When the courts make rulings regarding spousal support after a marriage ends, they consider a number of different factors. These factors can affect the amount, duration and periodicity of payments. Understanding how the courts make those decisions can be helpful to individuals who are involved in a contentious divorce.
In Texas, almost any asset that a person acquires during marriage is considered community property. In the event of a divorce, community property is split equally between the two parties. In some cases, separate property that was owned by one spouse prior to marriage may become commingled with community property, making the separate property indistinguishable. Having a prenuptial agreement may be a way to ensure that separate property is protected in a divorce.
While many people think of alimony as any money given from one spouse to the other after a divorce is finalized, there are actually two separate types of spousal support in Texas. The first is called spousal maintenance and may only be collected for up to 10 years. Maintenance payments are made to ensure that a spouse that may not be able to support him or herself immediately following a divorce is able to maintain a minimum lifestyle.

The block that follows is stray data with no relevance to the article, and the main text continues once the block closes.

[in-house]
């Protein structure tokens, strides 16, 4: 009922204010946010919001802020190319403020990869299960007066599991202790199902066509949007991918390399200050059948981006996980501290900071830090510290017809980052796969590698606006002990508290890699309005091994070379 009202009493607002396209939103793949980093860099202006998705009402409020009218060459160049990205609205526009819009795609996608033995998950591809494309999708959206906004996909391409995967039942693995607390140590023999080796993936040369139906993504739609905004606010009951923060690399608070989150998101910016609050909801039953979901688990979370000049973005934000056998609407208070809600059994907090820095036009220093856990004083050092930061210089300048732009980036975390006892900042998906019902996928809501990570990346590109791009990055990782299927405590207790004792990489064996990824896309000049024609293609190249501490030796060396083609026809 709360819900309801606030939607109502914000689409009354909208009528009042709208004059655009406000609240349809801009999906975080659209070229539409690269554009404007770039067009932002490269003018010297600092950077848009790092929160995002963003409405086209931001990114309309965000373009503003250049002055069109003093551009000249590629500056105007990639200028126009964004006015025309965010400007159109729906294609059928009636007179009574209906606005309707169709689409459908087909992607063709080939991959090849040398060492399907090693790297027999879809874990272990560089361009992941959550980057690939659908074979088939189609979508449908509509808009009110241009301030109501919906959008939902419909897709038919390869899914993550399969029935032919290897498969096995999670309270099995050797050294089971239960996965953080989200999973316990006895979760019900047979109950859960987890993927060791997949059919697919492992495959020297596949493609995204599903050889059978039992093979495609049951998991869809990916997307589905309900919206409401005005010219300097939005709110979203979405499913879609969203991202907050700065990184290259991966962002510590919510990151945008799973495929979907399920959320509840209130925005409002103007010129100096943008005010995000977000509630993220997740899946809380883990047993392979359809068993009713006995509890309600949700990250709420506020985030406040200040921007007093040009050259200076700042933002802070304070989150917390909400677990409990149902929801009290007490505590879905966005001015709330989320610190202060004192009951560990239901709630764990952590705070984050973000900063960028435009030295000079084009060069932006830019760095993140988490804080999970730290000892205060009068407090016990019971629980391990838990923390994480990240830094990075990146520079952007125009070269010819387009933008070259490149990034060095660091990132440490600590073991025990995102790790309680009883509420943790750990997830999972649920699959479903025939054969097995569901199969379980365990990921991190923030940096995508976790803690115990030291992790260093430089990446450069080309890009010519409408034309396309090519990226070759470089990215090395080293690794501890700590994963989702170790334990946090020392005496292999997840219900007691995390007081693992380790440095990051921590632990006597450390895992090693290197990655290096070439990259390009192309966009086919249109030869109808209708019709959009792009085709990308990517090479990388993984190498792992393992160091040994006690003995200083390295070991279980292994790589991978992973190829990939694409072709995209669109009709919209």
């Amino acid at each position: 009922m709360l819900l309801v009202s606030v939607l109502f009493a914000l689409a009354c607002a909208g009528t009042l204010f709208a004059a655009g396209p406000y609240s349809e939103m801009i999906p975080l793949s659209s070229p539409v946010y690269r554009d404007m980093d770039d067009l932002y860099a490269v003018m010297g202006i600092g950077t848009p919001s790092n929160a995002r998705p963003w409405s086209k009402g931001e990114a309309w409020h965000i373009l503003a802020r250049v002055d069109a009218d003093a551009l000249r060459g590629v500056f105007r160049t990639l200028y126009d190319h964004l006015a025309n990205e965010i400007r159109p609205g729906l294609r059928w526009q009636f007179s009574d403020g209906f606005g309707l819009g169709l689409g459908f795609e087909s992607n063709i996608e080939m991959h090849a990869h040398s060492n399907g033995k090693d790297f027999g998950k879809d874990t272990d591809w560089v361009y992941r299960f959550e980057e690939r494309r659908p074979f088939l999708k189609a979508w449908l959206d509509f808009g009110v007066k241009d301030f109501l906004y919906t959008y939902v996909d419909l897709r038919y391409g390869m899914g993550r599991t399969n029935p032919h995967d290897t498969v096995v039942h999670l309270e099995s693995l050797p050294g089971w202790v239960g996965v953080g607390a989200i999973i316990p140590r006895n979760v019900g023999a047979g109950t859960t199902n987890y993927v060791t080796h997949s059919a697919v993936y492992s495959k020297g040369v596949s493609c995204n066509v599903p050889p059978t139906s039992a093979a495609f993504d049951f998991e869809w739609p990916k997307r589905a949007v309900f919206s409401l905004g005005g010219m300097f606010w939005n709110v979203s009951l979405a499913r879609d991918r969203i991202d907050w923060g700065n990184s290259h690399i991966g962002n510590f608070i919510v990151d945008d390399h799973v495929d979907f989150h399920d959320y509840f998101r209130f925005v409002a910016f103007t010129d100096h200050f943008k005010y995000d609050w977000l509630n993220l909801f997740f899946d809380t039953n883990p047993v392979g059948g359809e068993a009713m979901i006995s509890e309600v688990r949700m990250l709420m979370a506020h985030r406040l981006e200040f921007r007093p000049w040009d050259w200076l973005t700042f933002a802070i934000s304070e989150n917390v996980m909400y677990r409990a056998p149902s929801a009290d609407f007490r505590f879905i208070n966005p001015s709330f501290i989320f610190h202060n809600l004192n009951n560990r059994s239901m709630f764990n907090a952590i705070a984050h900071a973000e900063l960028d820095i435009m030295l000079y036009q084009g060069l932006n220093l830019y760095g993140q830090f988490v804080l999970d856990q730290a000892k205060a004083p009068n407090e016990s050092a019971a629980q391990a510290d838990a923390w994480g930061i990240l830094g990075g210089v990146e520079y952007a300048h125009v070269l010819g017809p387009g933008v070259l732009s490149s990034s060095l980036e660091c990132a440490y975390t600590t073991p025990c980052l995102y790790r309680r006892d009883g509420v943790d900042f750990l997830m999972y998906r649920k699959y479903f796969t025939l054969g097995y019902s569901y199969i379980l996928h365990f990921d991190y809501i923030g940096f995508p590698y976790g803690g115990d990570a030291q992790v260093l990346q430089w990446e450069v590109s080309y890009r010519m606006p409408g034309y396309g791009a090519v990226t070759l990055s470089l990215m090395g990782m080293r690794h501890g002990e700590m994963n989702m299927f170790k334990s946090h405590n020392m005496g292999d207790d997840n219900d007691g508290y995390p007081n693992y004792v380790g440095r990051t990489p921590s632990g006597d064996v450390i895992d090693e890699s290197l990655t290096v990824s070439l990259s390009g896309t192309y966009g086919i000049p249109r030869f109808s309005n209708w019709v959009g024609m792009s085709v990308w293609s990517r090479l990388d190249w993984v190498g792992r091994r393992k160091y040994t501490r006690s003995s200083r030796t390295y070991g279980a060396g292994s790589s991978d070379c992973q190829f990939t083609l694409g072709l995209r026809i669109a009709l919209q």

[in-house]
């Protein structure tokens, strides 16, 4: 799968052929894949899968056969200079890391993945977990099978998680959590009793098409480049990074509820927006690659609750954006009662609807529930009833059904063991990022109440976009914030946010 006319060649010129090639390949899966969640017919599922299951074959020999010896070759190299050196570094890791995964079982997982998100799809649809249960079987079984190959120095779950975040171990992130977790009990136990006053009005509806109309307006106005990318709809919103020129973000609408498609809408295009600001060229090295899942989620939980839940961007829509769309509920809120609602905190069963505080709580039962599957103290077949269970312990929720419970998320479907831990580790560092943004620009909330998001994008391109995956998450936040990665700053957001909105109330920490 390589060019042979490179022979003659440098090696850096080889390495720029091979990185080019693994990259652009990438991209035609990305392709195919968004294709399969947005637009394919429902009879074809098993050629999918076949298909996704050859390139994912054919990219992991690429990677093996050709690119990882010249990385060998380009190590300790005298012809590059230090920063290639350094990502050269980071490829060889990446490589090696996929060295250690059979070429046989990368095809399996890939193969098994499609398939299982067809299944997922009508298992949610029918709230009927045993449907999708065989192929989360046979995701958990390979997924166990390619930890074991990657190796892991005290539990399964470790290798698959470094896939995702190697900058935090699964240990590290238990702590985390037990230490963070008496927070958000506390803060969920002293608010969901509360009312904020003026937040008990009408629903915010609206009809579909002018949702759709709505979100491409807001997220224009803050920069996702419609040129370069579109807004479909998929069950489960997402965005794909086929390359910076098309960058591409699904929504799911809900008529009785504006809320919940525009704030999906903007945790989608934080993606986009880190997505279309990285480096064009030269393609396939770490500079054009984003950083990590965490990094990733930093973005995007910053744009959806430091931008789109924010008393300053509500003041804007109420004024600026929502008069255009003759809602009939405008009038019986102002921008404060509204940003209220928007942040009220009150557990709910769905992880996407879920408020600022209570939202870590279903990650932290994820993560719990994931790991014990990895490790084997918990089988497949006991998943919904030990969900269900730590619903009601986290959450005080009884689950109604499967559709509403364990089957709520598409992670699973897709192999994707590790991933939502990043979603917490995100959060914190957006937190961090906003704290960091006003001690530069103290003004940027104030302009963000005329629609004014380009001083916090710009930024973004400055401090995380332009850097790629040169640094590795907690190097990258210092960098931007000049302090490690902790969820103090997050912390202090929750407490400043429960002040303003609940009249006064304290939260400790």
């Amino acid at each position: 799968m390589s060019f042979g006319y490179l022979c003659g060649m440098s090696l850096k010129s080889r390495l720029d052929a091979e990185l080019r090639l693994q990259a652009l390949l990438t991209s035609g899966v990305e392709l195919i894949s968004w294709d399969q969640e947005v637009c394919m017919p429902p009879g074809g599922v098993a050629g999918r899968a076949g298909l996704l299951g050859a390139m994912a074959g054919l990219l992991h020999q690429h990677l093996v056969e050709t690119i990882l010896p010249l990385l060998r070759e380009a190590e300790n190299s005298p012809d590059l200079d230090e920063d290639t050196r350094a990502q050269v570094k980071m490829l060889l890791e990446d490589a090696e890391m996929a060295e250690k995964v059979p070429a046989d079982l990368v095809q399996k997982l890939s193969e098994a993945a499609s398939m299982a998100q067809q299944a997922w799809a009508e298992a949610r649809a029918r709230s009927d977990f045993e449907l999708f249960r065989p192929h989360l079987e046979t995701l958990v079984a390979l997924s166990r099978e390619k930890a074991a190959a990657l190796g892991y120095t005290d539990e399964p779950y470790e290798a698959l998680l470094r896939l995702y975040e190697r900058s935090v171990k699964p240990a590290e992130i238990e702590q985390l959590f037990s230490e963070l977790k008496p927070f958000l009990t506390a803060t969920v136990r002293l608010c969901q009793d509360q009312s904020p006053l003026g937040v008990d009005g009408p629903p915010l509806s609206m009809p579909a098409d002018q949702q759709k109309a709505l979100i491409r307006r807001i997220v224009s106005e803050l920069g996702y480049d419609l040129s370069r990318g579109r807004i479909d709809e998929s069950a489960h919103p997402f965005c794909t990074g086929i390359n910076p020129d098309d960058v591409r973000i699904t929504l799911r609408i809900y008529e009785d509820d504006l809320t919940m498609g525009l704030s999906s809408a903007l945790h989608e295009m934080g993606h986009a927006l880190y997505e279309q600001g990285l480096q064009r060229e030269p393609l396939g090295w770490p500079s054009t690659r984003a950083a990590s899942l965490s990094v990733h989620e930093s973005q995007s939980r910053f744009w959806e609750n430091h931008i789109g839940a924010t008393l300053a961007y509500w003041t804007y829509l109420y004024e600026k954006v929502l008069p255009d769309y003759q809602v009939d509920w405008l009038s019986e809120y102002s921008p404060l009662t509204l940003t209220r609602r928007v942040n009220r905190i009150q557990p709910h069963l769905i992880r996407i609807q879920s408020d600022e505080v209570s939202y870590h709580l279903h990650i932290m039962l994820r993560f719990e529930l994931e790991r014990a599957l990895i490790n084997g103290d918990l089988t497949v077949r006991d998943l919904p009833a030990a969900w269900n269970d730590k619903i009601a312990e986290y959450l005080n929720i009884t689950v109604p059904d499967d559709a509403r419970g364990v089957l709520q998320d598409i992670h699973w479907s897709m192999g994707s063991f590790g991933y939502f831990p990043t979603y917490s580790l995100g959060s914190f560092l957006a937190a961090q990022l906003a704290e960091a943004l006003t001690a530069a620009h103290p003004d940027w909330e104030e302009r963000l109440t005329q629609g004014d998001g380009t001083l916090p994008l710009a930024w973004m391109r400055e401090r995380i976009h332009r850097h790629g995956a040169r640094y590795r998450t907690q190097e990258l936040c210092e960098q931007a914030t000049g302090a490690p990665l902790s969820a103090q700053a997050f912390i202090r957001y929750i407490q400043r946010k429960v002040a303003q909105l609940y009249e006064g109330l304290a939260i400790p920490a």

According to a survey conducted by the Securian Financial Group, almost one-third of the divorced respondents did not get a share of their spouse's retirement benefits in their divorce settlement, and they also reported being unaware that they were entitled to a portion. Like the survey participants, people in Texas might be missing out on the opportunity to protect their own retirement by allowing their former spouses to keep such accounts intact after a divorce is finalized.
A judge in Texas federal court has ruled that our state's ban on same-sex marriage is unconstitutional. U.S. District Judge Orlando Garcia wrote in his opinion that 14th Amendment clauses concerning equal protection and due process were violated by the same-sex marriage ban.